The work triggers in the viewer a feeling of strangeness and peculiarity, impassiveness, restlessness and motion, as Madonna and Child seem to be caught in motion and captured in a transitional action. Although one might think of this narrative in one unique way, there are two opposite emotional prospects. On one hand, one sees the tenderness between the mother and child, as she approaches the baby in a protective and bounding embrace. And in another contrasting perspective, Madonna’s gaze is seen as distant and detached, acting as a sort of prophecy for the future misfortune events. This idea is believed to be echoed in later work, such as the Madonna of the New Sacristy, known as the Medici Madonna (1521-1534).
The ladder in the background that gives the name to the work, can be seen to have various symbolic connotations and multiple associations, most of them ambiguous. In one way, it is related to the Ladder of Paradise or The Ladder of Divine Ascent (c. AD 600), a literary early Christian book believed to have been a source of inspiration for Michelangelo. In the book, St John Climacus described the Christian life as a ladder with thirty steps (connecting to the thirty years of Christ’s life), illustrating the virtues through parables and historical notes. In this view, Michelangelo’s steps create a resonance and parallel with the virtuous life as described by St John, and allude to the whole life of Christ, that the little baby child awaits.
The right hand of child/Christ is turned out and dropping away from the body, which is seen to symbolize the abandonment of the body which naturally occurs in sleep or in death. This became a common symbol in Michelangelo’s works, and is later used in other creations such as in the portrait of Lorenzo de Medici (1524). In addition, the cloth the putti carry in the background is believed to be an allusion to the cloth used to cover Christ when he is helped down from the cross.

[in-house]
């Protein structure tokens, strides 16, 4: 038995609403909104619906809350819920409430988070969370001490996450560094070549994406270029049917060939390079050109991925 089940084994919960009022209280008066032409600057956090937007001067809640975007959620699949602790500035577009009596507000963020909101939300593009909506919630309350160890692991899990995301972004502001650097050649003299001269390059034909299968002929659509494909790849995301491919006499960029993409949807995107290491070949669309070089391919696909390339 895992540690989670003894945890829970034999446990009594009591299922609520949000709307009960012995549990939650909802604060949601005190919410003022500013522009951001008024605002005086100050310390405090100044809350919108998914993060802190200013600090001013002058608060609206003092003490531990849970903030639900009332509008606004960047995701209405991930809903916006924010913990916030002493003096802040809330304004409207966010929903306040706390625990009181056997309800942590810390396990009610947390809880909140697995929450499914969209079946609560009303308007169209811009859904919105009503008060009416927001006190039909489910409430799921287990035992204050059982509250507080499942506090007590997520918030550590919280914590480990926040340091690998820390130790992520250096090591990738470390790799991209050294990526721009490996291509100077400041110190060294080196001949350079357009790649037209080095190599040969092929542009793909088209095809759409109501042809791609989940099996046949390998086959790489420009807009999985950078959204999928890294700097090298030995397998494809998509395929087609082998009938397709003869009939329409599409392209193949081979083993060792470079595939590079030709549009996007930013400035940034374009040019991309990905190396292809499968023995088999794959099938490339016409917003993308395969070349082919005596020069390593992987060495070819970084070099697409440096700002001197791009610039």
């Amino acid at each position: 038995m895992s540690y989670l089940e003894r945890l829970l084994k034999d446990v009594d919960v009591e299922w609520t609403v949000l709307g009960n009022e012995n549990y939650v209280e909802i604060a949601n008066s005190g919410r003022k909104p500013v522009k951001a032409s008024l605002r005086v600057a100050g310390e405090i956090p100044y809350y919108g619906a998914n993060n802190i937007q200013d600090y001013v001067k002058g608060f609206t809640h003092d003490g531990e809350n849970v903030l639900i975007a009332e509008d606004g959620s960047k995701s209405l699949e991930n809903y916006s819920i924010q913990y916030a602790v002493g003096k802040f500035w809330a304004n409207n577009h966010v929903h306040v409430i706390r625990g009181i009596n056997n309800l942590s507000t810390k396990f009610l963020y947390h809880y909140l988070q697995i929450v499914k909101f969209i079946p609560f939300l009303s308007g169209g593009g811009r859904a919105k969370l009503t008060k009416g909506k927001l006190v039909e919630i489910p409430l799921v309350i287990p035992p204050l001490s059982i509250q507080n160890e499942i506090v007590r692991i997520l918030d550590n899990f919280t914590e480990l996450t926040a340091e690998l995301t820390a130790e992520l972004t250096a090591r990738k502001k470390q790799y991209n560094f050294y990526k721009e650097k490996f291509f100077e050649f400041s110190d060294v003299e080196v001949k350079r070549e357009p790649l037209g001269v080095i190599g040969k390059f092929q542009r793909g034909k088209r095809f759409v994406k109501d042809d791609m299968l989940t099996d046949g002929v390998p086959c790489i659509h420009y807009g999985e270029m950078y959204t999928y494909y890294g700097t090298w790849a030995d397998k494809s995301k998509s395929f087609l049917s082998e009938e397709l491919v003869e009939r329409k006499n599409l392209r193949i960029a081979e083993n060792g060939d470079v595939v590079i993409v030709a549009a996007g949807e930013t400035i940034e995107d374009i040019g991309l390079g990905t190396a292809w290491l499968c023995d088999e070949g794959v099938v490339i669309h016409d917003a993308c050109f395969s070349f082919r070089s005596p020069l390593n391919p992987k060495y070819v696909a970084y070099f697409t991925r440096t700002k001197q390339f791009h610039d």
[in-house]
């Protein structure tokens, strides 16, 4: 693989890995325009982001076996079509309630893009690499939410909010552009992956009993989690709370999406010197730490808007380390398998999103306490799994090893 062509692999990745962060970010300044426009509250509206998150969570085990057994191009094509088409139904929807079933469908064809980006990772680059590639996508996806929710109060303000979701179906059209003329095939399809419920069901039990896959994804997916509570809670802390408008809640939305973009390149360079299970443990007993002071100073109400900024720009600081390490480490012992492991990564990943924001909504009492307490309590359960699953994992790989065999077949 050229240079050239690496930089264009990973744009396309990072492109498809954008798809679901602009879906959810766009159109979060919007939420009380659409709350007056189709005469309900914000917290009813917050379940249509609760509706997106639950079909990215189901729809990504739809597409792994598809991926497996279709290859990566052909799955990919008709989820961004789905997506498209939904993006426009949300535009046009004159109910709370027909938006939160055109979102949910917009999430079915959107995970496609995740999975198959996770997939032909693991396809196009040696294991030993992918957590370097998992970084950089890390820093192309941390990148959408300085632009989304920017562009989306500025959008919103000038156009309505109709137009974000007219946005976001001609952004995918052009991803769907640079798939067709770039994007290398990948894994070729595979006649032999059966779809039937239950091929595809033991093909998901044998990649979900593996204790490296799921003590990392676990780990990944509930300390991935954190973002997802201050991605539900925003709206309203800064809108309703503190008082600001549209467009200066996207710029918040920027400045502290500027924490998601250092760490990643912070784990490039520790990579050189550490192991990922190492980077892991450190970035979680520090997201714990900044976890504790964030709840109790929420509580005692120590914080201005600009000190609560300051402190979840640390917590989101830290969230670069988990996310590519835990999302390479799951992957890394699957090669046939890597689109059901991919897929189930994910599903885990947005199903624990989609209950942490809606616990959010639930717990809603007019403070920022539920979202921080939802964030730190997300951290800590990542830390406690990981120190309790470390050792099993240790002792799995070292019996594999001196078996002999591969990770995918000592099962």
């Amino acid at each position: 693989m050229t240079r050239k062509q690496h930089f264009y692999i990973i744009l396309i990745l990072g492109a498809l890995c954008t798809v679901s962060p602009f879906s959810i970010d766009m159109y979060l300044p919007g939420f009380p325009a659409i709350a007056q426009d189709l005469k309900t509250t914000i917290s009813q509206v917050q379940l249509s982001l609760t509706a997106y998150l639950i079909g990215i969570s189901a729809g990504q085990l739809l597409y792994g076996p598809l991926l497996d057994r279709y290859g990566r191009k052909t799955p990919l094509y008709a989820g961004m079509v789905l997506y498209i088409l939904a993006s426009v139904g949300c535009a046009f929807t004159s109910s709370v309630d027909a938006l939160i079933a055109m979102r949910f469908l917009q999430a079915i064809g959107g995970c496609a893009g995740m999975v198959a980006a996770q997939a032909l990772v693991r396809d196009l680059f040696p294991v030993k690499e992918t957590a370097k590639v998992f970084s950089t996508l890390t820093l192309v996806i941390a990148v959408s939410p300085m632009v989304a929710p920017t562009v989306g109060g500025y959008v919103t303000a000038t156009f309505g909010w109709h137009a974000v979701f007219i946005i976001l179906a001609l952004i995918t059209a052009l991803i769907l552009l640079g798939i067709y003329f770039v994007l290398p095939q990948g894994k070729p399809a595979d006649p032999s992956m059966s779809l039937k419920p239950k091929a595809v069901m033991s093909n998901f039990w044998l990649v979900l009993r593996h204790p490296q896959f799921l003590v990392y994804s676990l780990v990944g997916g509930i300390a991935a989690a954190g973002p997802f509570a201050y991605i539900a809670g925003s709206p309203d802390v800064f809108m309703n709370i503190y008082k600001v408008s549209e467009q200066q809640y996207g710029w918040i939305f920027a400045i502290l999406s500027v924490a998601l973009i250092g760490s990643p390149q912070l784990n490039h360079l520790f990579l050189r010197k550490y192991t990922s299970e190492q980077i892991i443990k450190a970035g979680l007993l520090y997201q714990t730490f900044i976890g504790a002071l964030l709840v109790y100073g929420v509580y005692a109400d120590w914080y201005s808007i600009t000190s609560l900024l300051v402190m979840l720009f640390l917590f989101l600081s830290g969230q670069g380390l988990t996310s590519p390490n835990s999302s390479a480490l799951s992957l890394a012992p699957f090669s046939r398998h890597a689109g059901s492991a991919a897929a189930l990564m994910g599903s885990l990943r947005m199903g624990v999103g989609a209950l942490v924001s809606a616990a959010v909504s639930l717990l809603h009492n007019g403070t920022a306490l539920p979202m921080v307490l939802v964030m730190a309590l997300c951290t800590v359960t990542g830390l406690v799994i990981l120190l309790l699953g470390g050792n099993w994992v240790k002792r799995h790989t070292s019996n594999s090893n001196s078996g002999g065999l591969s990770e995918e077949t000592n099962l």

There’s a great uncertainty of the narrative that creates more questions than answers. The viewer is left wondering if the child is sleeping or nursing, why Christ is so muscled, the strange twisting motion, by which is greatly accentuated and juxtaposed by Madonna’s stillness and rigid frame. Displaying a balance between opposing and contrasting elements, most of these mysterious attributes became Michelangelo’s trademarks of his later works: the twisting movement of the body was later used in various other sculptures as a way to suggest motion, the muscular power of the Child Christ’s right arm and back, is a pose that would be echoed in the sculpture Day in the Medici Chapel, and finally the overall mysterious theme and ways of approaching a traditional subject can be found in many of his works.
Christ-Like Self-portrait: Michelangelo believed that the purification of the soul (unification with God), would lead to becoming Christ-Like. In this perspective, the infant child acts as a metaphysical and spiritual symbol of a ‘new-born’ spiritual life. The child can also be seen as a self-portrait of the artist, echoing his own journey of artistic and spiritual purification. In this perspective, it is generally accepted that the hand behind his back holds an unseen hammer, a symbol of Michelangelo’s artistic journey as a sculptor.